The Career Ladder to Becoming a Developer

Aoife McCardle
Digital Marketing Executive
The key to being a developer is to be inquisitive and open to learning new things.

Developers come from all kinds of backgrounds and get their introduction to the field in a number of various ways, but most importantly all avenues lead them to the same destination. We asked some of our developers about their journey into the field and the experiences they have had since joining.

The Land Before Code:

In our teams the developers’ backgrounds vary greatly and include, but are not limited to: delivery person, waiter, night shift receptionist, campsite cleaner, traffic manager, bartender, retail, IT recruitment consultancy, call center helper, finance and data analytics - this just names a few. The work you were doing beforehand does not matter but it can help lead you to the role you will do in the future.

For example, my colleague that previously worked as an IT consultant explained how they began to research the work a developer does in order to improve their performance in their current role. Coincidentally, by learning more about it, they started to develop their own interest in the work. 

Alternatively, the ex-financial and data analyst, described how she started looking at the code behind excel to make her data more efficient and found it very interesting. She slowly started to work more with their developer team and eventually made the switch. 

Others detailed how they had always known this was a career option but it wasn’t until they saw some adverts on Youtube that they began to really explore it as a career possibility. 

Education, Education, Education:

Obviously you can’t just do a little bit of research, decide you find code interesting and waltz into a full-stack developer position. There is a great deal to learn before you are job-ready and a few different ways to go about it. Here are some of our coder’s journey’s:

Some saved up and paid for an intensive ‘Coding Bootcamp’ that took 3 to 6 months to complete; this option is costly but very effective. At the bootcamp they not only learnt the material but were also given increasingly challenging tasks to develop their skills and build a portfolio of work to show potential employers. A lot of our junior developers completed this kind of training and then found their first or second position here at Nova upon completion of the course. 

A few of our other devs trained themselves from start to finish. They took some courses on Codeacademy and Udemy, used resources like Youtube to learn in their own time and attended meetups where they had the opportunity to collaborate with friends and receive feedback from other developers about their work. This path takes a little longer, maybe a year or two, but it still brought them to where they are now.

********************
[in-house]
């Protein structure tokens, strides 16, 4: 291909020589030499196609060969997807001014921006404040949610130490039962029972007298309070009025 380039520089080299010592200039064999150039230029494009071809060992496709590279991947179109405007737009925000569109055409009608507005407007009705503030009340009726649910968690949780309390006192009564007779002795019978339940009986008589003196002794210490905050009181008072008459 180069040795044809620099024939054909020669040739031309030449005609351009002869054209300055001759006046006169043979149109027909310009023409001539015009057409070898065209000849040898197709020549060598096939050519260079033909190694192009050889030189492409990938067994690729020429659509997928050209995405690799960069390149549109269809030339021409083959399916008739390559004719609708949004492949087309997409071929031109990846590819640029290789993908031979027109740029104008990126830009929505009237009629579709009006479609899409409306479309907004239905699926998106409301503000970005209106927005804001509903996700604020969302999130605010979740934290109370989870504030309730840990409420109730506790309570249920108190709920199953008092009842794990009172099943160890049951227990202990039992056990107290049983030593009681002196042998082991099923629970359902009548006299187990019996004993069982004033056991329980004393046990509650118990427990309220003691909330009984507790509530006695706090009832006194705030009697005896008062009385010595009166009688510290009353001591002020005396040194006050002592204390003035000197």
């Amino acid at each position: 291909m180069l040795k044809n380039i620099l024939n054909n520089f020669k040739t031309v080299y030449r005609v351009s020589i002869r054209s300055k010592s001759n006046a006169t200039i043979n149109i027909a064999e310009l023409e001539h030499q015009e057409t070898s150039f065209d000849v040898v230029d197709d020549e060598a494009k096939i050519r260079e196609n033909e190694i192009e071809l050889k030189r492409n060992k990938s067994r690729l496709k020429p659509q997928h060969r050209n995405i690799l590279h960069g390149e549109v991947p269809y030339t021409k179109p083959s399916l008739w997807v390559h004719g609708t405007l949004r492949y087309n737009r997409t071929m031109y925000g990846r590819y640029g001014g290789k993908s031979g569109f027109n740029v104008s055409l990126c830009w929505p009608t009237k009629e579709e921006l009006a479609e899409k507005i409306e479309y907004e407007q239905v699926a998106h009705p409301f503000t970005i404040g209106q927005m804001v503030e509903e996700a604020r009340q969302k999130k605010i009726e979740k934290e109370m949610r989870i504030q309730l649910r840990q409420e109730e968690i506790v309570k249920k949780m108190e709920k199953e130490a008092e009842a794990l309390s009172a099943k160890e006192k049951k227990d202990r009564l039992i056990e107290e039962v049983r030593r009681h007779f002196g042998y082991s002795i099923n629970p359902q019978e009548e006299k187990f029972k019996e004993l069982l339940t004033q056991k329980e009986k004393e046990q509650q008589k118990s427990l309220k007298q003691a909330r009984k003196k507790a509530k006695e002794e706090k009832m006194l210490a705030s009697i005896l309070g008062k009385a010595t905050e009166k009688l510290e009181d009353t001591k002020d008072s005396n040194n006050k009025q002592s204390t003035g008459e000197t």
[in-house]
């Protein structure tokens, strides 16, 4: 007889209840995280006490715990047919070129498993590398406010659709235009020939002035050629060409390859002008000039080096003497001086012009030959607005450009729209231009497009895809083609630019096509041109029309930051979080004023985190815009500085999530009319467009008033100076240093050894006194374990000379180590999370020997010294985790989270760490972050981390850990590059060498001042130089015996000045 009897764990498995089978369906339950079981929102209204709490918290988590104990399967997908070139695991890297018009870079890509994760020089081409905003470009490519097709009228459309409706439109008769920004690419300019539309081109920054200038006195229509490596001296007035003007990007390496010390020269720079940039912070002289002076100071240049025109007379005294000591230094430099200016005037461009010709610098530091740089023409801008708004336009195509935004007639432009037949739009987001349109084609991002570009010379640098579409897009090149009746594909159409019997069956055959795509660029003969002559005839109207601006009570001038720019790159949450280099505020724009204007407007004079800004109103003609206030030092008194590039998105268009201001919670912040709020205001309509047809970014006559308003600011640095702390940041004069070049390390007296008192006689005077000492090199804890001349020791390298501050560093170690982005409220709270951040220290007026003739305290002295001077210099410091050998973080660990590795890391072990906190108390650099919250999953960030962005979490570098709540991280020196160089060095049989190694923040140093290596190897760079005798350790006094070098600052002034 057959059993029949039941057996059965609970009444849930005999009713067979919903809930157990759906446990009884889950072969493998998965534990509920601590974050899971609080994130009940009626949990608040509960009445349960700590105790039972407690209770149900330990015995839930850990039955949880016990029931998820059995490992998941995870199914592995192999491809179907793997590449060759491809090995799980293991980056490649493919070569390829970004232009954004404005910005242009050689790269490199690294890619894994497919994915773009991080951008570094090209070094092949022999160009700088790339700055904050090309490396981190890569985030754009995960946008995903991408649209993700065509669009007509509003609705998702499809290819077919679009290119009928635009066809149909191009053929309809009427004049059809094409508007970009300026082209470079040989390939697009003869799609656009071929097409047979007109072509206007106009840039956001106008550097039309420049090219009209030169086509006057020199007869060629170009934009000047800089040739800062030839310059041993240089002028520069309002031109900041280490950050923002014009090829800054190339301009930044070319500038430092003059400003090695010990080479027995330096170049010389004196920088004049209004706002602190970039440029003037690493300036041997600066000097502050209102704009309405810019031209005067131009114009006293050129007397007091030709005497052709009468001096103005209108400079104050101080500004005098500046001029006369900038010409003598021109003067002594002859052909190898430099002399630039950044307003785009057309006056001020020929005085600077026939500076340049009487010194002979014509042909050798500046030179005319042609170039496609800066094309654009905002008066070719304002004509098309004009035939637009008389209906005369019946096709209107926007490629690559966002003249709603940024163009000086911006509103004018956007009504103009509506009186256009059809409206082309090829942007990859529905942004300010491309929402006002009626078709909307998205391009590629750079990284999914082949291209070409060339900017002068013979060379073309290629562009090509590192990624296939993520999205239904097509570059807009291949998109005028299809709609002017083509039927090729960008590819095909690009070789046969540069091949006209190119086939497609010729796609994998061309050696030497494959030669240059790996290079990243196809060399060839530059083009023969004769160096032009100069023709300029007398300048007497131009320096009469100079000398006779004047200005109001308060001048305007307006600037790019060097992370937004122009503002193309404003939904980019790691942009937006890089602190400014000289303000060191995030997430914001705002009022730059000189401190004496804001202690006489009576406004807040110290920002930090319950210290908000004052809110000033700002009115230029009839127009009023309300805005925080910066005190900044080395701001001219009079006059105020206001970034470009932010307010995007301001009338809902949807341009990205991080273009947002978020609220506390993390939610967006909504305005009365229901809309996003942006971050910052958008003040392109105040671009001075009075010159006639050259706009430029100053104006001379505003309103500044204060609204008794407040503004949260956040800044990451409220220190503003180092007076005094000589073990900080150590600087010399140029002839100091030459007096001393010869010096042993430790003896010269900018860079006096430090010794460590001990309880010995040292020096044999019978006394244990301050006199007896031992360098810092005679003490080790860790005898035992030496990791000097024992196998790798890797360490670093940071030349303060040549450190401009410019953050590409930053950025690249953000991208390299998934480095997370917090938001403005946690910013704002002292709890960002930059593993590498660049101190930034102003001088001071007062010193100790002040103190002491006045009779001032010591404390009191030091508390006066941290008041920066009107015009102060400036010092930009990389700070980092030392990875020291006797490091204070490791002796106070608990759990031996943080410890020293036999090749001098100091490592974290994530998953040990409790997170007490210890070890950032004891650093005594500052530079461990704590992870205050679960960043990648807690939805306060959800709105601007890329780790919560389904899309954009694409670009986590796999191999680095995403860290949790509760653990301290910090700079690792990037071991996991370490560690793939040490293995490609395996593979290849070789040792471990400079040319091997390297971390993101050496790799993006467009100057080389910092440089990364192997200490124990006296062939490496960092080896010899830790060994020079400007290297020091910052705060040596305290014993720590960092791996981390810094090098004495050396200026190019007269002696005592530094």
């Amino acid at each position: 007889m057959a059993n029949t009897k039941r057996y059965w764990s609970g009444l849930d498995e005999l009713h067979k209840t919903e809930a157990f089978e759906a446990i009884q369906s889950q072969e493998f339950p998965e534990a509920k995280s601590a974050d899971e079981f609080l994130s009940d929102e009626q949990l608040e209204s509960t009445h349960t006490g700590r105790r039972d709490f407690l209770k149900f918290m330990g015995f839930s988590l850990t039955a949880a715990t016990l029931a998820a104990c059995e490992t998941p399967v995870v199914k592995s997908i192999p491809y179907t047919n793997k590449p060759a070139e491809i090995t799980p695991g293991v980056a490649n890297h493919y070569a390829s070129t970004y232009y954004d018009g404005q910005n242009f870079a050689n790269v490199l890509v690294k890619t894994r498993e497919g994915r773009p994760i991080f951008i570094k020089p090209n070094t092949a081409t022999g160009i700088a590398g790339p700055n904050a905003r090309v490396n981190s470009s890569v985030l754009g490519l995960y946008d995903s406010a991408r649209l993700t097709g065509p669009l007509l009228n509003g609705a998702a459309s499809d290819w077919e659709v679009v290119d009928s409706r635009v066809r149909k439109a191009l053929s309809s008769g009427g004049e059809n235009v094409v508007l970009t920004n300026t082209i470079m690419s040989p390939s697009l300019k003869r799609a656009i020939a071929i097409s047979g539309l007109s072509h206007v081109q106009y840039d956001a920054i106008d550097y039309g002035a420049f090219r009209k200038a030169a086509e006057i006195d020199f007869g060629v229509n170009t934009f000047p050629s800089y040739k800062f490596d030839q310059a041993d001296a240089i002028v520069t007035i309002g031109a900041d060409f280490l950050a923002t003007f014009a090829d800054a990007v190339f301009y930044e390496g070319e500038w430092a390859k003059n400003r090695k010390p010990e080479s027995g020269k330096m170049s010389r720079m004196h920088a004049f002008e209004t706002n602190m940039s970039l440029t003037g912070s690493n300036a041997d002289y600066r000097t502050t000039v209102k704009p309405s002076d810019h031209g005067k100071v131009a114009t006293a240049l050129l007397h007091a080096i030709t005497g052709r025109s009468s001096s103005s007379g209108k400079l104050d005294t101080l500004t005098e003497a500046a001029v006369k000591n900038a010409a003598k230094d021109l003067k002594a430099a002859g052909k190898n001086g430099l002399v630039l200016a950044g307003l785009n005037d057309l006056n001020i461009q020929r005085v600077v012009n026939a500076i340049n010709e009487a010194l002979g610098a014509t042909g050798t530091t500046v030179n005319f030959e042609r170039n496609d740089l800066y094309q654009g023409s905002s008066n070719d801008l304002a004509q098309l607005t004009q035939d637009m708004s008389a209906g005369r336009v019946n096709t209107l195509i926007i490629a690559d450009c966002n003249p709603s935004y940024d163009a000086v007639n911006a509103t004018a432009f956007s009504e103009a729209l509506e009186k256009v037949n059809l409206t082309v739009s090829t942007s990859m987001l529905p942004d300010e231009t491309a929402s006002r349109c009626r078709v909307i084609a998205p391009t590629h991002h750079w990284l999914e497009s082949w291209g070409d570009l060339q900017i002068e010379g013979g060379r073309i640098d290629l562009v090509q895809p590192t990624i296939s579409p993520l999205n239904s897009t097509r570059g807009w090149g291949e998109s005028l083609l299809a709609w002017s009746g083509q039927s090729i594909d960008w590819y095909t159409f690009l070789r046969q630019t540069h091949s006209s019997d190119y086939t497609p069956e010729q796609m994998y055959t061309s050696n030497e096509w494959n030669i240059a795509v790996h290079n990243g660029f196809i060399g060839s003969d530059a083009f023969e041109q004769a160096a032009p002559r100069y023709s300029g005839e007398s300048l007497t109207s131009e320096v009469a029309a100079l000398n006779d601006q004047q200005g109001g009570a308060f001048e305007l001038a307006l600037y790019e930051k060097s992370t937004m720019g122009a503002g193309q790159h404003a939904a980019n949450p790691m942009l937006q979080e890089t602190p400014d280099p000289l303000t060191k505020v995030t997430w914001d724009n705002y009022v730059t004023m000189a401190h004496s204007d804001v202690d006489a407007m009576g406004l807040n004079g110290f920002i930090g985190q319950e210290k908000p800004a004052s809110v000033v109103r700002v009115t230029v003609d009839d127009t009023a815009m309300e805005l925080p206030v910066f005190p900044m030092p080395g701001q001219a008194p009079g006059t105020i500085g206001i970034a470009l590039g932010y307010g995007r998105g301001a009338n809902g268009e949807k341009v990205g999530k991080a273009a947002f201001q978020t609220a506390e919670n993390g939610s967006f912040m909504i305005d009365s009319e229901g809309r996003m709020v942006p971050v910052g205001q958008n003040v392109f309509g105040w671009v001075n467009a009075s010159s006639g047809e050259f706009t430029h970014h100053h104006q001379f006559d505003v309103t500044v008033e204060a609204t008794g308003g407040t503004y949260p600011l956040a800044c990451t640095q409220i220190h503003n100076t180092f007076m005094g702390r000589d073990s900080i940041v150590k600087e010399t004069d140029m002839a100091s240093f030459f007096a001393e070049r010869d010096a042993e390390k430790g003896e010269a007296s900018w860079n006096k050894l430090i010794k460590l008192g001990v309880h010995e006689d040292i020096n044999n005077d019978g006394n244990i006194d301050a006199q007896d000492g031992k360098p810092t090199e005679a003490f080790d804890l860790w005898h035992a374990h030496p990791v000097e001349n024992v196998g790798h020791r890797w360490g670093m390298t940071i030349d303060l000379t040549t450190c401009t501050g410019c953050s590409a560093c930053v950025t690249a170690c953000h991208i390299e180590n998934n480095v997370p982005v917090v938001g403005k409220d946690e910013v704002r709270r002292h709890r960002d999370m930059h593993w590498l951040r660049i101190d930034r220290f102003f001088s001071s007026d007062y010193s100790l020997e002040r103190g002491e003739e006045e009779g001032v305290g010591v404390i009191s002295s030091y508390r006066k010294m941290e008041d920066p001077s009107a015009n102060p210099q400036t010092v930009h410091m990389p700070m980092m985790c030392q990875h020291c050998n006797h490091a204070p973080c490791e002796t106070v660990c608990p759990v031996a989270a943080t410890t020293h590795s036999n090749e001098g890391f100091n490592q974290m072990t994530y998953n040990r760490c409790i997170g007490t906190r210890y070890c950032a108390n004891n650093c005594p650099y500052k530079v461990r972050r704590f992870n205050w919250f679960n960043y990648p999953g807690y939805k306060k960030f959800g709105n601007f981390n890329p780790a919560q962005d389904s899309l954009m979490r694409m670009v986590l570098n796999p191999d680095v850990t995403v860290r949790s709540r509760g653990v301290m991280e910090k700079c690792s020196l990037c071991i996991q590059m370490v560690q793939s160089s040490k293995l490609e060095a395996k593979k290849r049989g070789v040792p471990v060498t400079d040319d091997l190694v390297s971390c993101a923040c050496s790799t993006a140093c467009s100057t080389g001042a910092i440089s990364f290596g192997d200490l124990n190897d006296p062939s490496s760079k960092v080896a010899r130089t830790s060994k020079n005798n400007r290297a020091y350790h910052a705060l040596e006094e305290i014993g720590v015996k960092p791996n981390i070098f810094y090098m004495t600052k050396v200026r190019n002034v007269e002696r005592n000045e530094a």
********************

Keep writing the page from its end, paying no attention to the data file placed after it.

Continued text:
Some of my other colleagues took the more traditional route, studying IT at University and learning from each job since then, building on their skills. When comparing their past jobs to their current role at Nova, they said that the freedom to study and innovate within their own projects has helped them to grow more than in any previous role. 

At the end of the day, how you come to learn the skills is not important, your ability to use the skills is what makes you a good developer.

Definitely a company that fosters development and growth,...

Since Joining Nova

Nova believes it is better to hire people who are at the early stages of their career and give them the tools and the time to learn in a supportive and motivational environment. This is clear from the initial stages of the hiring process as our junior roles have realistic requirements that do not exceed the level of work expected from a junior developer. This is in contrast to a lot of other companies who ask for years of previous experience which can be disheartening to someone trying to get their foot in the door. The feedback from my colleagues has shown that our approach is mutually beneficial to both the individual - as they have an opportunity to learn - and the company - as they can foster the skills of a flourishing developer.

After joining, people are encouraged to make the most of the company's access to courses on Coursera and will often use their time to constructively self-learn. Not only is self-learning  heavily encouraged but also the freedom to move between projects depending on the areas you would like to work on. There is no fear of being pigeon-holed or having a limited scope of work as there is ample flexibility within the company to put your marker on whatever you might like. 

The teams themselves assist this kind of culture as well. Not only are our colleagues supportive and patient but we are a friendly bunch that all get on pretty well. I for one know from first hand experience that I could ask anyone in the company for a minute of their time and they would give it gladly. Even our managers are always open to 1-2-1’s and discussing avenues for growth as well as helping with any issues one might have. 

I asked my colleagues if they wanted to share any closing thoughts about working as a Developer or Data Scientists, or just thoughts about working for Nova that they would have liked to hear when starting out. Here is what they said:

  • “The key to being a developer is to be inquisitive and open to learning new things. You have to be open to pushing yourself, going out of your own way to push yourself, that is personally how I think someone grows and develops in any circumstance”

  • “Great place for development!”

  • “Definitely a company that fosters development and growth, organic growth is a priority. Fantastic environment from that sense.” 

  • “My experience as a data scientist at Nova has been exceptionally positive, I have learned a massive amount and been able to work with some incredible people.” 

Written by:
Aoife McCardle
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